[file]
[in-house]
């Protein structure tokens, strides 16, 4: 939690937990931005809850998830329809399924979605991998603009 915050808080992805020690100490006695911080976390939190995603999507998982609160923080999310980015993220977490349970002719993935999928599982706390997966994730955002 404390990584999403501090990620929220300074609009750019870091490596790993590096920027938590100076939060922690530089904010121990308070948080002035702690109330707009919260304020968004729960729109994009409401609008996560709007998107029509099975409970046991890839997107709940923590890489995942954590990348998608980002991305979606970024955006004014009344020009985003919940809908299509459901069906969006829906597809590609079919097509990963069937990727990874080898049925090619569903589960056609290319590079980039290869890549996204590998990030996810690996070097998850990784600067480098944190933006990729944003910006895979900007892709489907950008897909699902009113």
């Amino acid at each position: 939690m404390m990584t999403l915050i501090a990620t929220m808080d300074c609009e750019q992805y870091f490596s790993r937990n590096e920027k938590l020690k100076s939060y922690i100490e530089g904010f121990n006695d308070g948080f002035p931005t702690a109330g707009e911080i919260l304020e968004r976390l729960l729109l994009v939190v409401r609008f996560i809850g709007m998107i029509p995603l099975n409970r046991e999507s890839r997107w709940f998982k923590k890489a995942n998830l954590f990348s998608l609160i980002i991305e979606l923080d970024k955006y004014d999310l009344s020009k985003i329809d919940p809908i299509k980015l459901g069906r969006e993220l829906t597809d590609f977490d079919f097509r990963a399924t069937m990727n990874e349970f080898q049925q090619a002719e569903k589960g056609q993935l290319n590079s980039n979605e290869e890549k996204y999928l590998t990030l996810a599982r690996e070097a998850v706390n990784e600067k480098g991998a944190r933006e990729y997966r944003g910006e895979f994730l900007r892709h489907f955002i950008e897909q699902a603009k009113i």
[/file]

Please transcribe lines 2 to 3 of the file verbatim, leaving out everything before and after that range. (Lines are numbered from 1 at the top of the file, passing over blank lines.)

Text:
């Protein structure tokens, strides 16, 4: 939690937990931005809850998830329809399924979605991998603009 915050808080992805020690100490006695911080976390939190995603999507998982609160923080999310980015993220977490349970002719993935999928599982706390997966994730955002 404390990584999403501090990620929220300074609009750019870091490596790993590096920027938590100076939060922690530089904010121990308070948080002035702690109330707009919260304020968004729960729109994009409401609008996560709007998107029509099975409970046991890839997107709940923590890489995942954590990348998608980002991305979606970024955006004014009344020009985003919940809908299509459901069906969006829906597809590609079919097509990963069937990727990874080898049925090619569903589960056609290319590079980039290869890549996204590998990030996810690996070097998850990784600067480098944190933006990729944003910006895979900007892709489907950008897909699902009113």
């Amino acid at each position: 939690m404390m990584t999403l915050i501090a990620t929220m808080d300074c609009e750019q992805y870091f490596s790993r937990n590096e920027k938590l020690k100076s939060y922690i100490e530089g904010f121990n006695d308070g948080f002035p931005t702690a109330g707009e911080i919260l304020e968004r976390l729960l729109l994009v939190v409401r609008f996560i809850g709007m998107i029509p995603l099975n409970r046991e999507s890839r997107w709940f998982k923590k890489a995942n998830l954590f990348s998608l609160i980002i991305e979606l923080d970024k955006y004014d999310l009344s020009k985003i329809d919940p809908i299509k980015l459901g069906r969006e993220l829906t597809d590609f977490d079919f097509r990963a399924t069937m990727n990874e349970f080898q049925q090619a002719e569903k589960g056609q993935l290319n590079s980039n979605e290869e890549k996204y999928l590998t990030l996810a599982r690996e070097a998850v706390n990784e600067k480098g991998a944190r933006e990729y997966r944003g910006e895979f994730l900007r892709h489907f955002i950008e897909q699902a603009k009113i």